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Acts of Kindness

For North Shore Animal League America, Holiday Spirit Lasts All Year

“Thank you, Santa!” 

Ben Savio says he gets that a lot lately.  It all started when he recently began growing out his white beard; the red North Shore Animal League America volunteer sweatshirt doesn’t hurt either.  That’s exactly what Ben was wearing on that chilly mid-November day when one woman, Jennifer, came out to East Rockaway, Long Island for pet food that the Purina PetCare Company had donated for distribution by Animal League America.  The cold weather of the season had arrived, it seemed – just as the homes, belongings and important supplies (including pet food) of so many living in the tri-state area had been destroyed by Hurricane Sandy’s floodwaters.

For Ben and his fellow Animal League volunteer (and wife), Marian Savio, the holiday spirit of helping others lasts every day of the year; in fact, it’s been the work of a lifetime.  The couple began volunteering at the Animal League in June 2008.   Having worked for 33 years as educators for Eastern Suffolk BOCES (Board of Cooperative Educational Services), Ben and Marian were particularly delighted, on that mid-November day, to be volunteering alongside students of Animal League America’s Mutt-i-grees® Curriculum. 

The interdisciplinary Mutt-i-grees Curriculum, an exciting program developed for students in Pre-K through high school, combines social and emotional learning and humane education.  Through hands-on activities and discussions, students learn to grow into resilient individuals with an increased capacity for empathy and compassion.  In the process, they learn about the plight of homeless animals (Mutt-i-grees).  That day, in East Rockaway, students were handing out the donated food and helping carry large bags out to people’s cars.

As animal lovers who hold a wealth of knowledge and experience in the field of education, the Savios know more than anyone how important the Mutt-i-grees Curriculum, and the related volunteer experience these students were gaining, can be for a young person.  “It teaches them about responsibility; it teaches them about caring,” Ben says.  “If you show someone how to do something, you’ve got them for life.” Ben Savio would know.  Nowadays, Ben and Marian may be retired from their days as a principal and special education teacher (respectively), but they’re still doing the good work of helping their fellow living beings whenever and however they can.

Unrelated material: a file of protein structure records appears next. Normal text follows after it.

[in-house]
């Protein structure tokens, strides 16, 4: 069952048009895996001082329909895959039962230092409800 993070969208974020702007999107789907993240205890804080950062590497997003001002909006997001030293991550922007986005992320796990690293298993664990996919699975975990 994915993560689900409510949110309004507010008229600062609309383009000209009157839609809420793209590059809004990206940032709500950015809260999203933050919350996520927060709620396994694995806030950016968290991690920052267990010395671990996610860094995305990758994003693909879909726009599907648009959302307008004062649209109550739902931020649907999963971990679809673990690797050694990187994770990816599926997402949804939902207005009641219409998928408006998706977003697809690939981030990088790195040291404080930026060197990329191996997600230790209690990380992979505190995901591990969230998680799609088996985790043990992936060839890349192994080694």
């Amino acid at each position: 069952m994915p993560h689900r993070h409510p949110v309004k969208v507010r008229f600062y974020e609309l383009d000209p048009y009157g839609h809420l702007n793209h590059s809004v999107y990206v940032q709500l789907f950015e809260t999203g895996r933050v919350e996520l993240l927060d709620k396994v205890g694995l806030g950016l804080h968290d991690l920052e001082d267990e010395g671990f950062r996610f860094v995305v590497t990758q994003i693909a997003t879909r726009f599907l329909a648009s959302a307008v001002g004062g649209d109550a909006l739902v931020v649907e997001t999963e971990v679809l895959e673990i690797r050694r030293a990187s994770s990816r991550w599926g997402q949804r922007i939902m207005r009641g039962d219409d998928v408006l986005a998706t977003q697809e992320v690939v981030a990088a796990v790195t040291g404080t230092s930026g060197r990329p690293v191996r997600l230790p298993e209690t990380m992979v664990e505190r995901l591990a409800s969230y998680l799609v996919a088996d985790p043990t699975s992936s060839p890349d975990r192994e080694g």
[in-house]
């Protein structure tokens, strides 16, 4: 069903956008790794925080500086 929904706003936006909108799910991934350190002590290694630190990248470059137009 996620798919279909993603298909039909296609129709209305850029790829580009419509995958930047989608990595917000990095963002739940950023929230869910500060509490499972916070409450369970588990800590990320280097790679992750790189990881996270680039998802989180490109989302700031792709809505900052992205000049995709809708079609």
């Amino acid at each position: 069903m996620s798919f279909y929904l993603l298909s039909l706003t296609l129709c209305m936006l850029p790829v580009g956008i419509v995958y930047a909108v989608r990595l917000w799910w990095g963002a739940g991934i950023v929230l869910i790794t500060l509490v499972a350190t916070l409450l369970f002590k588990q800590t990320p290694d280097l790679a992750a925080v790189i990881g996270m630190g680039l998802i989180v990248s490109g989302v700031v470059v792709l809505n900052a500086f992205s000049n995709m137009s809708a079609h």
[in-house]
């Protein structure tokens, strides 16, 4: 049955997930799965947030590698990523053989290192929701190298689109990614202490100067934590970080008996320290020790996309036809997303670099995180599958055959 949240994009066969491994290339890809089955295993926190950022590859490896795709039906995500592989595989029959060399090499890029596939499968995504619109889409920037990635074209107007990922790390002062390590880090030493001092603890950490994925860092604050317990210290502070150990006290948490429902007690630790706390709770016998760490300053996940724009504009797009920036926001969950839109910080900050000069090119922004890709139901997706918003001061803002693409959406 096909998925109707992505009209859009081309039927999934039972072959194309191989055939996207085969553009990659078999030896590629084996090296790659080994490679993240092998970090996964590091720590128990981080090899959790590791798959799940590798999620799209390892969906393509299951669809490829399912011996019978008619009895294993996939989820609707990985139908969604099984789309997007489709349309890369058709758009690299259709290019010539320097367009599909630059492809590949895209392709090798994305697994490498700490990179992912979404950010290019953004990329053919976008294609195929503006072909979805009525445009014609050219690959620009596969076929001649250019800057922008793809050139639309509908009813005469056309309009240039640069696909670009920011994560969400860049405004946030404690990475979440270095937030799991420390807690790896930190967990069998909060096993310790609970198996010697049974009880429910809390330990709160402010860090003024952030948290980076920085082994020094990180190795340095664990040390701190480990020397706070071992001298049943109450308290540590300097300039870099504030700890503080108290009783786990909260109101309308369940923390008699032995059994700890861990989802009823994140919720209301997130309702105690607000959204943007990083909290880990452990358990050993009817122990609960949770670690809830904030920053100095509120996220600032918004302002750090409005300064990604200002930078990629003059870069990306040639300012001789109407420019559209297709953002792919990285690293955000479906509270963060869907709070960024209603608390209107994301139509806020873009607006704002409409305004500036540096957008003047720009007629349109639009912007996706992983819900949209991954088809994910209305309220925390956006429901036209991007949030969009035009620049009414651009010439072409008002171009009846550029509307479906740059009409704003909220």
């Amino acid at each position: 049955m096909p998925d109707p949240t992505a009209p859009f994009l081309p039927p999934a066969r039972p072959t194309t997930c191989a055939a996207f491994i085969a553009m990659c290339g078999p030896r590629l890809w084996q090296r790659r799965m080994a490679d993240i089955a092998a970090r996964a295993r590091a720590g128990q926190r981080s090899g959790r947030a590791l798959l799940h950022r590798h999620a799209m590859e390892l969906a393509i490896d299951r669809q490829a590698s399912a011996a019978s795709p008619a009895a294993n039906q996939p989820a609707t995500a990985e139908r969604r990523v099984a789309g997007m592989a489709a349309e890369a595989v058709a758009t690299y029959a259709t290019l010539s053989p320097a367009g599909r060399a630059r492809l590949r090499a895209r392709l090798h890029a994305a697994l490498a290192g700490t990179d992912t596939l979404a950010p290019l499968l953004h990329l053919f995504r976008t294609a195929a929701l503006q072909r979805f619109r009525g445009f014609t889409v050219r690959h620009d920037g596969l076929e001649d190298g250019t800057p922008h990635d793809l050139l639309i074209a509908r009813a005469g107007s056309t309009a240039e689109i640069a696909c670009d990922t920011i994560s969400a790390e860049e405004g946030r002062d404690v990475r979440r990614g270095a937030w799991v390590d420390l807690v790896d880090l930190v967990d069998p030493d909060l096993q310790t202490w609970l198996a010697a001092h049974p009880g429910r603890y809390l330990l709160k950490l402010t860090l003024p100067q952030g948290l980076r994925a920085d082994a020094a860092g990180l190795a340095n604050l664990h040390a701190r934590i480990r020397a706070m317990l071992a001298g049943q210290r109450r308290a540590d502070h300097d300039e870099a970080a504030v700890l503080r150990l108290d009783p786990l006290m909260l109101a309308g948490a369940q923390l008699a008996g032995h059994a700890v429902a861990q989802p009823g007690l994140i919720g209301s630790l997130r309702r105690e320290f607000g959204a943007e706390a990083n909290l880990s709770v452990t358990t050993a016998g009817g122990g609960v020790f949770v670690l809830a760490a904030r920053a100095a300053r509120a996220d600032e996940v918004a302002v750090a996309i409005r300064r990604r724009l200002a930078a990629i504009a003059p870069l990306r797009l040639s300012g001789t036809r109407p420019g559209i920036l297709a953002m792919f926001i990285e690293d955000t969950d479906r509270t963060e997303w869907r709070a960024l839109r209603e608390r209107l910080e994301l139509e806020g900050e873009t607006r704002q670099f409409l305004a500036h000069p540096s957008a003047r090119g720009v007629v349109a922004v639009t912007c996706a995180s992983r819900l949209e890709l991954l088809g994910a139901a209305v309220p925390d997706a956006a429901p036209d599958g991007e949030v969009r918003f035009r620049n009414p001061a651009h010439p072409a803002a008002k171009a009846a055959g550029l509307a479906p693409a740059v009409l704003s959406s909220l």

Whether there’s really a North Pole or not may be up for debate – but since 1944 there’s certainly been North Shore Animal League America.  Just as Santa wouldn’t be the same without the help of his elves, Animal League America wouldn’t be what it is today without the help of its 434 volunteers.

Mutt-i-grees® Curriculum Motivates Students to Help Local Hurricane Sandy Victims

North Shore Animal League America volunteers  – along with members of its Mutt-i-grees® team and three motivated teens – recently came to East Rockaway, Long Island, to distribute pet food donated by Purina PetCare Company to members of a community that had suffered tremendous losses due to Hurricane Sandy.

The young people, students at Syosset’s MercyFirst Residential Treatment Center, are participants in the Mutt-i-grees Curriculum.  The Curriculum, which is an approach to teaching children social and emotional skills as well as highlighting the unique characteristics and needs of Mutt-i-grees (animals awaiting adoption at shelters), was developed by the Pet Savers Foundation, in collaboration with the Yale University School of the 21st Century, and funded by the Millan Foundation. These students have also been working as special Mutt-i-grees interns at Animal League America’s national headquarters in Port Washington, NY through a partnership with MercyFirst’s Project CARE (Canine Academy for Rehabilitation & Education). The work that the students perform for the internship builds upon – and provides a real-life application for – what they have been learning through MercyFirst’s Project CARE the past several years.